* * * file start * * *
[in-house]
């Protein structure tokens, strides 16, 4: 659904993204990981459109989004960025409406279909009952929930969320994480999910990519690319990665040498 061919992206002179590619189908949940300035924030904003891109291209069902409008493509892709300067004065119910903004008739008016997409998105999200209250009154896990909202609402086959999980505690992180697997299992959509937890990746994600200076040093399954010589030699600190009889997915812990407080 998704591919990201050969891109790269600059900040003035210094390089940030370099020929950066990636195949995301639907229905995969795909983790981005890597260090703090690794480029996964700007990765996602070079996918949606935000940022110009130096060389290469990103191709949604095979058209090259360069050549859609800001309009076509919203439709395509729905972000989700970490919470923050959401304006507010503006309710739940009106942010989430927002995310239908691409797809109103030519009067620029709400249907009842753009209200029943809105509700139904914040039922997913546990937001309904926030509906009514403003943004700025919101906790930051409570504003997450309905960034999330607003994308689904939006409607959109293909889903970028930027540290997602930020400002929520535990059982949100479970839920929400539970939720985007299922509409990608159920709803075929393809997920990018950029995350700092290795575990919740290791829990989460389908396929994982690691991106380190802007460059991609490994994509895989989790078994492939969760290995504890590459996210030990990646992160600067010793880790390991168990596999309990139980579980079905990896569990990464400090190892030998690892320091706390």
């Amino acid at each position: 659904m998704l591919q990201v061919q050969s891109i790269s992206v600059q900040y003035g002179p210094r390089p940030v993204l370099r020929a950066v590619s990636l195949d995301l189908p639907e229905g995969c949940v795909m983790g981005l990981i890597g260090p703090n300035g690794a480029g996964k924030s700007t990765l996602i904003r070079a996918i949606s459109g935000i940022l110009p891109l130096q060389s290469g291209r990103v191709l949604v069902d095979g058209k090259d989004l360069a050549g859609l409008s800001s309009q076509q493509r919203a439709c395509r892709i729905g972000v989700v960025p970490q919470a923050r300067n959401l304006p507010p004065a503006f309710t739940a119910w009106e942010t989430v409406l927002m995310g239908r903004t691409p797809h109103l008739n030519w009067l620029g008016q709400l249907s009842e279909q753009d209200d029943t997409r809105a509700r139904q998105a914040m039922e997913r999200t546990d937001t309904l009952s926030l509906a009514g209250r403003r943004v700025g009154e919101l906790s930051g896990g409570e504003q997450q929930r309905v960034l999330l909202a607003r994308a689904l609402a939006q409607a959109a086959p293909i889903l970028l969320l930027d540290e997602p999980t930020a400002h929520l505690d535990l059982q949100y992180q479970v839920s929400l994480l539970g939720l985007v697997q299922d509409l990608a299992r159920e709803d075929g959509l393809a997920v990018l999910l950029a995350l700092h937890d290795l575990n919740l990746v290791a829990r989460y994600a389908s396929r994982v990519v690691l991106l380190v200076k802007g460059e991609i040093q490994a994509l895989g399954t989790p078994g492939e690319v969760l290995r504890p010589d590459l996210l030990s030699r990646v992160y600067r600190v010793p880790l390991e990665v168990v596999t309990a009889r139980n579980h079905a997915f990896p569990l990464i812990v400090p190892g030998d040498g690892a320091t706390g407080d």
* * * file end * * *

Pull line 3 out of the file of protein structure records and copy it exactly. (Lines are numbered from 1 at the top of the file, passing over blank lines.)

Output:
């Amino acid at each position: 659904m998704l591919q990201v061919q050969s891109i790269s992206v600059q900040y003035g002179p210094r390089p940030v993204l370099r020929a950066v590619s990636l195949d995301l189908p639907e229905g995969c949940v795909m983790g981005l990981i890597g260090p703090n300035g690794a480029g996964k924030s700007t990765l996602i904003r070079a996918i949606s459109g935000i940022l110009p891109l130096q060389s290469g291209r990103v191709l949604v069902d095979g058209k090259d989004l360069a050549g859609l409008s800001s309009q076509q493509r919203a439709c395509r892709i729905g972000v989700v960025p970490q919470a923050r300067n959401l304006p507010p004065a503006f309710t739940a119910w009106e942010t989430v409406l927002m995310g239908r903004t691409p797809h109103l008739n030519w009067l620029g008016q709400l249907s009842e279909q753009d209200d029943t997409r809105a509700r139904q998105a914040m039922e997913r999200t546990d937001t309904l009952s926030l509906a009514g209250r403003r943004v700025g009154e919101l906790s930051g896990g409570e504003q997450q929930r309905v960034l999330l909202a607003r994308a689904l609402a939006q409607a959109a086959p293909i889903l970028l969320l930027d540290e997602p999980t930020a400002h929520l505690d535990l059982q949100y992180q479970v839920s929400l994480l539970g939720l985007v697997q299922d509409l990608a299992r159920e709803d075929g959509l393809a997920v990018l999910l950029a995350l700092h937890d290795l575990n919740l990746v290791a829990r989460y994600a389908s396929r994982v990519v690691l991106l380190v200076k802007g460059e991609i040093q490994a994509l895989g399954t989790p078994g492939e690319v969760l290995r504890p010589d590459l996210l030990s030699r990646v992160y600067r600190v010793p880790l390991e990665v168990v596999t309990a009889r139980n579980h079905a997915f990896p569990l990464i812990v400090p190892g030998d040498g690892a320091t706390g407080d």